When it comes to defamatory comments it is exceedingly challenging to try to have the posts and information removed, for example Blogger Content Policy states: “Here are some examples of content we will not remove unless provided with a court order; personal attacks or alleged defamation”. Allowing this type of policy fuels the power of the cyber-bully. Being able to remain anonymous makes them even more untouchable; how do you get a court order against a pseudonym? The policy makers need to see that this attitude is deeply flawed and it is time to take cyber-bullying seriously. If this behaviour were happening in a school or workplace it simply would not be tolerated… why should it be any different online?

Cyber-bullying and trolling are a growing problem in today’s “connected” world, and does not just happen inside our schools and among our youth. There is an entire new breed of bullies being born every day in the online world, and they are just as harmful as those in our schools; they cause just as much pain and suffering and are just as mean-spirited.

The repercussions of cyber-bullying are far reaching, and the time has come for us to say no to this, it isn’t right. The law needs to change to answer the call of the common man; to protect the innocent, and not the anonymous bullies who think they have the power because no-one knows who they are. But it is up to the common man to speak up and say this will no longer be tolerated in order for policy makers to sit up and take notice. Just because it is not directly happening to you does not mean it is not happening. By saying nothing, could it be that we are being complicit and condoning bullying on a worldwide scale?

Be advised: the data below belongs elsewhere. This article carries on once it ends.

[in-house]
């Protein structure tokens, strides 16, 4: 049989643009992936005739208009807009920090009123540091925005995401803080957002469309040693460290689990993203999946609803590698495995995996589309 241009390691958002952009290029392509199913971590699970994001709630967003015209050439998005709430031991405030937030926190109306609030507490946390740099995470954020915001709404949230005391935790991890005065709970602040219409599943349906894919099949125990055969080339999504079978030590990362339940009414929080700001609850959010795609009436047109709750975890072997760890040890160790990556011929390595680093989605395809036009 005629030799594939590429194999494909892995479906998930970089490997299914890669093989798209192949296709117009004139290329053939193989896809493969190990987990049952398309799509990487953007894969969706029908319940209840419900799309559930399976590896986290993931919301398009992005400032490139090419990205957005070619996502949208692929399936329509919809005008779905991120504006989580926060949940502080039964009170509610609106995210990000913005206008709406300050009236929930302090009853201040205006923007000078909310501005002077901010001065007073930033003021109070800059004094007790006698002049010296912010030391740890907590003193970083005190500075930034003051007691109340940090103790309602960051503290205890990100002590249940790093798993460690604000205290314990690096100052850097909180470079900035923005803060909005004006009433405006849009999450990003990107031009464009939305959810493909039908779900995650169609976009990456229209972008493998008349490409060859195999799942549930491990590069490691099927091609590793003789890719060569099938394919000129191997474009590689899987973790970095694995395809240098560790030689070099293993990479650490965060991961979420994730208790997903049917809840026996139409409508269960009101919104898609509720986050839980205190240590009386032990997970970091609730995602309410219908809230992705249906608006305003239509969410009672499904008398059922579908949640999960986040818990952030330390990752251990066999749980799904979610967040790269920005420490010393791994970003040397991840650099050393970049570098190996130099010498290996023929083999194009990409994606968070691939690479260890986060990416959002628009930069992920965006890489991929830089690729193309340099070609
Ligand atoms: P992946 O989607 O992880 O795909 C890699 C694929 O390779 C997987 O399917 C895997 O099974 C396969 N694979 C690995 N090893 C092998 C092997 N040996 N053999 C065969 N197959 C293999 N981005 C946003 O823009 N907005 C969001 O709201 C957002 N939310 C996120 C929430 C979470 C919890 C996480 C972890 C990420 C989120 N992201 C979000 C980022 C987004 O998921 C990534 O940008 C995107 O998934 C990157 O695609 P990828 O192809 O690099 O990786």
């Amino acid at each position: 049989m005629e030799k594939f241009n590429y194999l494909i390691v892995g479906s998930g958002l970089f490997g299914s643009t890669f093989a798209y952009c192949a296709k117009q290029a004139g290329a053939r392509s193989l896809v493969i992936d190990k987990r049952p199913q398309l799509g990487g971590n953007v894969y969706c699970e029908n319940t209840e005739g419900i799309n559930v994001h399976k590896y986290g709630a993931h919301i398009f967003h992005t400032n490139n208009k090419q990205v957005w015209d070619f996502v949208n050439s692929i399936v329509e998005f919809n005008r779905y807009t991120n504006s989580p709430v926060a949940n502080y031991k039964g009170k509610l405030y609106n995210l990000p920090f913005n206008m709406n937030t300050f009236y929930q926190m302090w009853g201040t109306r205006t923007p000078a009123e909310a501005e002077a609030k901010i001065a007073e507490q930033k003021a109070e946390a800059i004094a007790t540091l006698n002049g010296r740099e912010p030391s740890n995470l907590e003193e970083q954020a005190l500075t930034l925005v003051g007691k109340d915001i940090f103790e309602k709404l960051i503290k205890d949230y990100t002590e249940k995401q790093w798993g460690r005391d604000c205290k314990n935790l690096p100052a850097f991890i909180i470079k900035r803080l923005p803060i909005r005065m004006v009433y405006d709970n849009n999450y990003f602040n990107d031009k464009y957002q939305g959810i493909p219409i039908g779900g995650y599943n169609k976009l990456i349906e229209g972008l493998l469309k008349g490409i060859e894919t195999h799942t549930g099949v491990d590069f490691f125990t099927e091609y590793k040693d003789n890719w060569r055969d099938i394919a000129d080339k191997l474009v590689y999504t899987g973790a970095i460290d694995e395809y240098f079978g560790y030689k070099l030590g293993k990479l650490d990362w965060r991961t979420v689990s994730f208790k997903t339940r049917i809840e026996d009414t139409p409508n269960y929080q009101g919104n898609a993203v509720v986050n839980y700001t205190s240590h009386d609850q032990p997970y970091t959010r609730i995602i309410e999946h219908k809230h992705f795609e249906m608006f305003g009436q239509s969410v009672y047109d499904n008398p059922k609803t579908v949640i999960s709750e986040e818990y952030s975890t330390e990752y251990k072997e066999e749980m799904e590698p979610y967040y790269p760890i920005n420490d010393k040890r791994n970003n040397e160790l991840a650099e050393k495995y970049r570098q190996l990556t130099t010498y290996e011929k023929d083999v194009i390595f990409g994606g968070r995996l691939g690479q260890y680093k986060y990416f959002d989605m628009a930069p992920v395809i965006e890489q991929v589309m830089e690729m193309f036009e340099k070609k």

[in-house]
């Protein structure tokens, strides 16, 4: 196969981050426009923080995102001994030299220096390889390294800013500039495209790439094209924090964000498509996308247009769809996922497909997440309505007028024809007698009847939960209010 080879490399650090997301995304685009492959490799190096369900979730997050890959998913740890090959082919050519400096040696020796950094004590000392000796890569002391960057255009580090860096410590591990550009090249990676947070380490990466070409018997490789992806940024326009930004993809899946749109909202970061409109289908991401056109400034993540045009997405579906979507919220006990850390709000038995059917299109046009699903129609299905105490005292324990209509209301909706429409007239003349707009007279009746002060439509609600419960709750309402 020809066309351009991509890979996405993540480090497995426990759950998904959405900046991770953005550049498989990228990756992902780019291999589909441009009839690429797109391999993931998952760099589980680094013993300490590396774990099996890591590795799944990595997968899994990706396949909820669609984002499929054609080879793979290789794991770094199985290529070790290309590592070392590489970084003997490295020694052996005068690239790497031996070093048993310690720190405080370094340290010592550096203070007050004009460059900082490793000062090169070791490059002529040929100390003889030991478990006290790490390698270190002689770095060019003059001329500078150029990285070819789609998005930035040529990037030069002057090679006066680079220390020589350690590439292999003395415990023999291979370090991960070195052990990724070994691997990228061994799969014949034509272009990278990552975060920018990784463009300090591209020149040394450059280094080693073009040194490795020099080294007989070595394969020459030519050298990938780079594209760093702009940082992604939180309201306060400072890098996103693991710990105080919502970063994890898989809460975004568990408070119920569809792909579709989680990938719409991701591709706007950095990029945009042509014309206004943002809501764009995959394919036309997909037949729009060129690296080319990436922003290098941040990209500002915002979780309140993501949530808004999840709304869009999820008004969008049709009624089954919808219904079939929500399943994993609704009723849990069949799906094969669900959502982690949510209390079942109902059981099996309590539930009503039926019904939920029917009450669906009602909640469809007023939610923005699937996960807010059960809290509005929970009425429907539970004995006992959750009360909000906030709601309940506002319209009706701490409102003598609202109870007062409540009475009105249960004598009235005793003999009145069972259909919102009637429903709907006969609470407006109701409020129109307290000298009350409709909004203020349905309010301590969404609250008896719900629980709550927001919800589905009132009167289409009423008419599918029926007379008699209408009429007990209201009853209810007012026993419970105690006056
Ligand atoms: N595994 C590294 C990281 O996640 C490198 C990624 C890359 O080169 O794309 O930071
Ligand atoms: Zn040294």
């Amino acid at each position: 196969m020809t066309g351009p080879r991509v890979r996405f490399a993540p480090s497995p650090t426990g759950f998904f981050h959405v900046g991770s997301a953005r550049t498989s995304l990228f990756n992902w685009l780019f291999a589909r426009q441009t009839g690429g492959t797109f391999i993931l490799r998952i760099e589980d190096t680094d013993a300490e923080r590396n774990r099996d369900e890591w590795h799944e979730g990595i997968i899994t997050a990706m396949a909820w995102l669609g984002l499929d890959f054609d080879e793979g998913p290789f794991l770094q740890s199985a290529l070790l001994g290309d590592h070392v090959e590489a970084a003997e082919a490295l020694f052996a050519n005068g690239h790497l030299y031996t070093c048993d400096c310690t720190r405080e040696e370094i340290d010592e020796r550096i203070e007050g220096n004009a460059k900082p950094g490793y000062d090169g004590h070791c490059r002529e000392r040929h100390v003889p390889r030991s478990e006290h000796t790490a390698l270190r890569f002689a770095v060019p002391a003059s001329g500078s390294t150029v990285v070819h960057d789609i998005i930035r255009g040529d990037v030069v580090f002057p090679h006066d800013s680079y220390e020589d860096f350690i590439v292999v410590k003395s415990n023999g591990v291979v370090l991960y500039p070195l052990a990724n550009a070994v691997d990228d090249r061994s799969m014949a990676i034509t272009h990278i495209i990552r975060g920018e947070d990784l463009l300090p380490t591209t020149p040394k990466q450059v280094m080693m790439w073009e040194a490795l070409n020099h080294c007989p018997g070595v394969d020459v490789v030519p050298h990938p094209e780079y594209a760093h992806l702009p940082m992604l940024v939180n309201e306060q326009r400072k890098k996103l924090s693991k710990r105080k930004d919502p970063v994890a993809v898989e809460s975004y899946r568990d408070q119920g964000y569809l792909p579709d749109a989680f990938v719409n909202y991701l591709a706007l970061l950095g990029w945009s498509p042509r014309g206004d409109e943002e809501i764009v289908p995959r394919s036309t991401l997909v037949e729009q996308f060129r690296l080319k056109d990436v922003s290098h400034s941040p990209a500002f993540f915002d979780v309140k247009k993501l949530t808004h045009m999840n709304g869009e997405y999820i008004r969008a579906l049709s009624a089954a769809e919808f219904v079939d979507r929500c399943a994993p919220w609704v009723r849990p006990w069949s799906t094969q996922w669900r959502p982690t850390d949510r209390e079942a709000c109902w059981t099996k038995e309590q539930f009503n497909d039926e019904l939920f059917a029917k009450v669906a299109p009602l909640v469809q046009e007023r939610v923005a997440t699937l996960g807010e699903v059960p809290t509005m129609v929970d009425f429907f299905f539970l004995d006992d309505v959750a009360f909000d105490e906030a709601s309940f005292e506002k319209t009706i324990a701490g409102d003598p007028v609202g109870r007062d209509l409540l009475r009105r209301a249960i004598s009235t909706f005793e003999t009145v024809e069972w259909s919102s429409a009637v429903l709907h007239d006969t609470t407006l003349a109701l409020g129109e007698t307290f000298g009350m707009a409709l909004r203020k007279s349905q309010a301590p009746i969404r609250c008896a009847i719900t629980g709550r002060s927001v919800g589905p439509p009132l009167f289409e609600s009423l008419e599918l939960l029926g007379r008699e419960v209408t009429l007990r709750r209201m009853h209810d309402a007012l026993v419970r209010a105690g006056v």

454 thoughts on “Cyber-bullying: The Power of Anonymity

  1. The secrecy behind online bullying has been partly already diminished simply by this blog – that expresses what it is about and the harm of it. It is that simply that talking about it from truth, saying that it is not right and acting on it, helps us to diminish the evil that lies within. The evil only gets its fuel by those who let it sit and grow.

  2. There is so much cyber bullying that is occurring in our society today, as you say Rachel it is the “use of information and communication technologies to support deliberate, repeated and hostile behaviour by an individual or group, that is intended to harm others.”. But why is it that people are choosing this, are they feeling disconnected? unheard? so in the so called comfort of their homes they feel they have the power to grow more confident in themselves and feel it is ok to hurl abuse via the keyboard. When is the tide going to turn, that exemplifies this behaviour is abuse and not ok?

  3. It is indeed cowardice Rachel; on reading your blog I am astounded at the lack of accountability and any form of responsibility. Why is it that we have not found a means, and the desire to follow through, to call trolls to account. I find it staggering that it is so widely accepted. Thank you for exposing this abhorrent practice.

  4. Cyber abuse is so unbelievably toxic, and the fact that you can’t easily find the person abusing you is just crazy, and that there is no way to stop it is even more out of this world. The government will eventually catch up, but why on earth does our focus not get pulled to this topic quicker than some of the other far less damaging but more popular topics.

  5. Our attitude is the basis of why our system is deeply flawed and not in line with how we all deserve to be treated with decency and respect. Until we claim this as a truth and stand up for it, the system will reflect our apathy.

  6. You could say that cyber abuse is a new phenomenom in this age of the net. But what is clear to me in reading your words Rachel, is that there is a age-old part of us that likes to think that no-one knows the things that we do ‘behind closed doors’, that likes to believe that no one can tell when we indulge and that we ‘get away’ with the occasional white lie. In short we consider we are anonymous, untraceable in this world. But the reality is the complete opposite of this – every choice that we make is registered and is what we take along with us, wherever we go. No amounts of fake ids or aliases will ever make it not so.